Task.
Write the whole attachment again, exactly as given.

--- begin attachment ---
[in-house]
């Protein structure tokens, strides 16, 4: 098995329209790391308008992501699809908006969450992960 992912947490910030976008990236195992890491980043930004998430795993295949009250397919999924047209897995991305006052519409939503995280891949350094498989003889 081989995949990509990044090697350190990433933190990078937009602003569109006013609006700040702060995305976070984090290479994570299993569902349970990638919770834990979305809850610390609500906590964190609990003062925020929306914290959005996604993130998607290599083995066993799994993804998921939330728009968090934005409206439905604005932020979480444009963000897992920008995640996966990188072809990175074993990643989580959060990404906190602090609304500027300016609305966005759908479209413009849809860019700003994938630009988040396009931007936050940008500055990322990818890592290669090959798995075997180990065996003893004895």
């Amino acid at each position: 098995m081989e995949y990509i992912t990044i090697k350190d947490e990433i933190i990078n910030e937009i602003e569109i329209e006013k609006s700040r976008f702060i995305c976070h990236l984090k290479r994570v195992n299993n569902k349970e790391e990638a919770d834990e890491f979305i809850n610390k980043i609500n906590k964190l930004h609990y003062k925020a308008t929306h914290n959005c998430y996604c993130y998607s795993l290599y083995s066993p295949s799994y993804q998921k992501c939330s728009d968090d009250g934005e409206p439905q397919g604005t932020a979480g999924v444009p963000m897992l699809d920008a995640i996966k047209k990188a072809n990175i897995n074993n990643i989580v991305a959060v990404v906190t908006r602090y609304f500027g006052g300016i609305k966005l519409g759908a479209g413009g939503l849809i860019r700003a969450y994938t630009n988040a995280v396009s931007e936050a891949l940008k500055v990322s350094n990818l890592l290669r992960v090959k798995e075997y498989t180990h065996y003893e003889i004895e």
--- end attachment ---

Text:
[in-house]
């Protein structure tokens, strides 16, 4: 098995329209790391308008992501699809908006969450992960 992912947490910030976008990236195992890491980043930004998430795993295949009250397919999924047209897995991305006052519409939503995280891949350094498989003889 081989995949990509990044090697350190990433933190990078937009602003569109006013609006700040702060995305976070984090290479994570299993569902349970990638919770834990979305809850610390609500906590964190609990003062925020929306914290959005996604993130998607290599083995066993799994993804998921939330728009968090934005409206439905604005932020979480444009963000897992920008995640996966990188072809990175074993990643989580959060990404906190602090609304500027300016609305966005759908479209413009849809860019700003994938630009988040396009931007936050940008500055990322990818890592290669090959798995075997180990065996003893004895």
């Amino acid at each position: 098995m081989e995949y990509i992912t990044i090697k350190d947490e990433i933190i990078n910030e937009i602003e569109i329209e006013k609006s700040r976008f702060i995305c976070h990236l984090k290479r994570v195992n299993n569902k349970e790391e990638a919770d834990e890491f979305i809850n610390k980043i609500n906590k964190l930004h609990y003062k925020a308008t929306h914290n959005c998430y996604c993130y998607s795993l290599y083995s066993p295949s799994y993804q998921k992501c939330s728009d968090d009250g934005e409206p439905q397919g604005t932020a979480g999924v444009p963000m897992l699809d920008a995640i996966k047209k990188a072809n990175i897995n074993n990643i989580v991305a959060v990404v906190t908006r602090y609304f500027g006052g300016i609305k966005l519409g759908a479209g413009g939503l849809i860019r700003a969450y994938t630009n988040a995280v396009s931007e936050a891949l940008k500055v990322s350094n990818l890592l290669r992960v090959k798995e075997y498989t180990h065996y003893e003889i004895e």